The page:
Minorities have come to be identified, and to identify themselves, in terms of race, ethnicity or “community”. Class categories, these days, are applied primarily to the white population. Class distinctions have become racialised – few now question the use of the term “white working class”. Meanwhile, class divisions within minority groups are often ignored.
Kenan Malik often says valueable stuff about there matters - funnily enough, as he ran with the Spiked-crowd many a moon ago:
In the 1990s a weird Trotskyist cult called the RCP reinvented itself as a network of far-right media provocateurs and corporate lackeys. Today they are called @Spiked and a key figure of theirs, Munira Mirza, is BJ's Director of No. 10. Policy Unit.
It’s one of the most enduring urban myths of all: If you get in trouble, don’t count on anyone nearby to help. Research dating back to the late 1960s documents how the great majority of people who witness crimes or violent behavior refuse to intervene.
The study finds that in nine out of 10 incidents, at least one bystander intervened, with an average of 3.8 interveners. There was also no significant difference across the three countries and cities, even though they differ greatly in levels of crime and violence.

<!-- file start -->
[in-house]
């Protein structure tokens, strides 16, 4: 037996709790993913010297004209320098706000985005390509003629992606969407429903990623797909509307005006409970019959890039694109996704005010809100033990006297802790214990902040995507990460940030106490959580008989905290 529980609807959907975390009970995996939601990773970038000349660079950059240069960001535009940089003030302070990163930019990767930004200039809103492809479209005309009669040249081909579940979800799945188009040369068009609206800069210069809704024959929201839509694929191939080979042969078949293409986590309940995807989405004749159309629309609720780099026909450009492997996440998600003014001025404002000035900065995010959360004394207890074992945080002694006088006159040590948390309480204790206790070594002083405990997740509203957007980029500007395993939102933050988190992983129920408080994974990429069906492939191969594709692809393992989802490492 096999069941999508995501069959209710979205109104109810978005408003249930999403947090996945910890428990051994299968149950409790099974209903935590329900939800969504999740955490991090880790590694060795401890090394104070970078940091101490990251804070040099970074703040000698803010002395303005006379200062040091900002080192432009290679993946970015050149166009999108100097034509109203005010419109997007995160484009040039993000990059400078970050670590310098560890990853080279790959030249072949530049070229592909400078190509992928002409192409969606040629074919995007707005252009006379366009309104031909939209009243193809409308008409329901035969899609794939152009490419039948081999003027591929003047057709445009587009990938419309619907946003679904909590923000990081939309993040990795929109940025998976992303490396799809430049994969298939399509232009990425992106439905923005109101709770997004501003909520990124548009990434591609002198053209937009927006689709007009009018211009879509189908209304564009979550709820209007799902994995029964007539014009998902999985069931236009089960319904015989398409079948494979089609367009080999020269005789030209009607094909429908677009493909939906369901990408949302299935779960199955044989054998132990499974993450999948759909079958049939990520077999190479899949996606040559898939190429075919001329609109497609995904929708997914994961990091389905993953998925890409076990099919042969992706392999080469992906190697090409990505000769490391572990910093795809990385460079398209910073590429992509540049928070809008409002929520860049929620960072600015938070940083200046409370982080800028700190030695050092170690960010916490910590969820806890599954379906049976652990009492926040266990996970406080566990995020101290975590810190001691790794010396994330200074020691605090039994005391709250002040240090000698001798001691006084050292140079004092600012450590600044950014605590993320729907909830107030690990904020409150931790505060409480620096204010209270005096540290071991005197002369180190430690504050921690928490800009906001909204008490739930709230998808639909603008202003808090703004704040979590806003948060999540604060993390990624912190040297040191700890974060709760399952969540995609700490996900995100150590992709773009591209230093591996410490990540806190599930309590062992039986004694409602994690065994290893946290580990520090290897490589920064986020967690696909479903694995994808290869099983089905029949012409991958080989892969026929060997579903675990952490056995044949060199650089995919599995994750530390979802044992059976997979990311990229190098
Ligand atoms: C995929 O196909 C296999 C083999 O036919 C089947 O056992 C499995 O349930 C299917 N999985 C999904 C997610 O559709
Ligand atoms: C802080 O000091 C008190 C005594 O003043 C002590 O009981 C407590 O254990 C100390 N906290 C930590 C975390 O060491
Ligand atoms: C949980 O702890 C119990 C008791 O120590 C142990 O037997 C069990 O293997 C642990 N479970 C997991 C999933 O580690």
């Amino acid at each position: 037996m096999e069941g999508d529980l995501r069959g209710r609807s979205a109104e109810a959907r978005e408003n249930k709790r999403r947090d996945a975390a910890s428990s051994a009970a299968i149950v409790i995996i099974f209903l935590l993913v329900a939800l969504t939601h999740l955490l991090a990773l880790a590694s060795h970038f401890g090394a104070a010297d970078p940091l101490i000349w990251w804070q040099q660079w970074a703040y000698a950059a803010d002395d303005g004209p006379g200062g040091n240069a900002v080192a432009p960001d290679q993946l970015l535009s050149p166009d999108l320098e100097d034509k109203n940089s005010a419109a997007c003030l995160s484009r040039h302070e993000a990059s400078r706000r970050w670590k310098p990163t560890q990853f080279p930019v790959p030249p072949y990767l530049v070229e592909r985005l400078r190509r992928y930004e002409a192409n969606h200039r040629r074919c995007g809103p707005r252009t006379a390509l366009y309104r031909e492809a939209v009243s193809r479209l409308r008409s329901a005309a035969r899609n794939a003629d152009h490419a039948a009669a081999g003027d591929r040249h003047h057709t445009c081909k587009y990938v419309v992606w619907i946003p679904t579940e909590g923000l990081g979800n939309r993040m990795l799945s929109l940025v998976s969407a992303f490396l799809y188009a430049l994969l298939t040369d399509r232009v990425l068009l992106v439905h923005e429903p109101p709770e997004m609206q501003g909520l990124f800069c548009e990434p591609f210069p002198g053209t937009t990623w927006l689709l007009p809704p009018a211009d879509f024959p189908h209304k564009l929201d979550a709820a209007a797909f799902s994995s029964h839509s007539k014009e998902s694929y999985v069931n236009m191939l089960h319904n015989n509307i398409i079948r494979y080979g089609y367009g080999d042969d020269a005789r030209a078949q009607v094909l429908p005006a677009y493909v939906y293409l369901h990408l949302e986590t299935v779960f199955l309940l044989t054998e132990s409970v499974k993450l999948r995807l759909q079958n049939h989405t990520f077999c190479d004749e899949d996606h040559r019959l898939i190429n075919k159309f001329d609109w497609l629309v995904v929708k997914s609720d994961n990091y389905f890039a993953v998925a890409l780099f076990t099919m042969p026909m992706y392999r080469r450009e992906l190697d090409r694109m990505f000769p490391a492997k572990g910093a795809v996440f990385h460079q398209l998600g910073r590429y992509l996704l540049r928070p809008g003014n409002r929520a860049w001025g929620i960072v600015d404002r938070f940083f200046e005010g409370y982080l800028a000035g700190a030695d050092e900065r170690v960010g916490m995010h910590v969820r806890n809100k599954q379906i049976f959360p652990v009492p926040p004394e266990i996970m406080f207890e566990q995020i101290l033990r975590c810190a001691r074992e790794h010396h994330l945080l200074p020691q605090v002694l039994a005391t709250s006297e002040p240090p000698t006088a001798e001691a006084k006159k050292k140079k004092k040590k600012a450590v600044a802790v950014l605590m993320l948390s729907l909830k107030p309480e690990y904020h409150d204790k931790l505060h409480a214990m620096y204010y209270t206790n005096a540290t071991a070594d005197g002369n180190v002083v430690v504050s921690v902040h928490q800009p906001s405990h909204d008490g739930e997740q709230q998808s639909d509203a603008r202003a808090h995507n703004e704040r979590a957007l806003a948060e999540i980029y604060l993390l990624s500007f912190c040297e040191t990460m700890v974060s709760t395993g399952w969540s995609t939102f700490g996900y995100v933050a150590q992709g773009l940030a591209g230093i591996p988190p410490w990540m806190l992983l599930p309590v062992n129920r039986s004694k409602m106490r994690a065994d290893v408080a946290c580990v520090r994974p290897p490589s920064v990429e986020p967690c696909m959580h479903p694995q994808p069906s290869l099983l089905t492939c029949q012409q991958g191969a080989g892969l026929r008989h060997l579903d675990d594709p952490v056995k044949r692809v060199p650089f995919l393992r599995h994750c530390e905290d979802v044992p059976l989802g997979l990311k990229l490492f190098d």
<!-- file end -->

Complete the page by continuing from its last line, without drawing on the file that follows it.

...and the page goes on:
Also, the reactions to the murder of Kitty Genovese was one of the original myths of the effect - and the reporting was deliberately wrong.
In America, the freedom of movement comes with an asterisk: the obligation to drive. This truism has been echoed by the U.S. Supreme Court, which has pronounced car ownership a “virtual necessity.” The Court’s pronouncement is telling. Yes, in a sense, America is car-dependent by choice—but it is also car-dependent by law.
Buddhism, though, continues to flummox us. People are often shocked that it could be central to the violence of Sri Lanka or Myanmar, or the more than a hundred self-immolations that took place in Tibet in the early 2010s—self-inflicted acts of political violence that confounded both the Chinese government and many onlookers in the West. For many, Buddhism is “a religion of peace” and its adaptation for political purposes, even to inspire violence, feels flat-out wrong.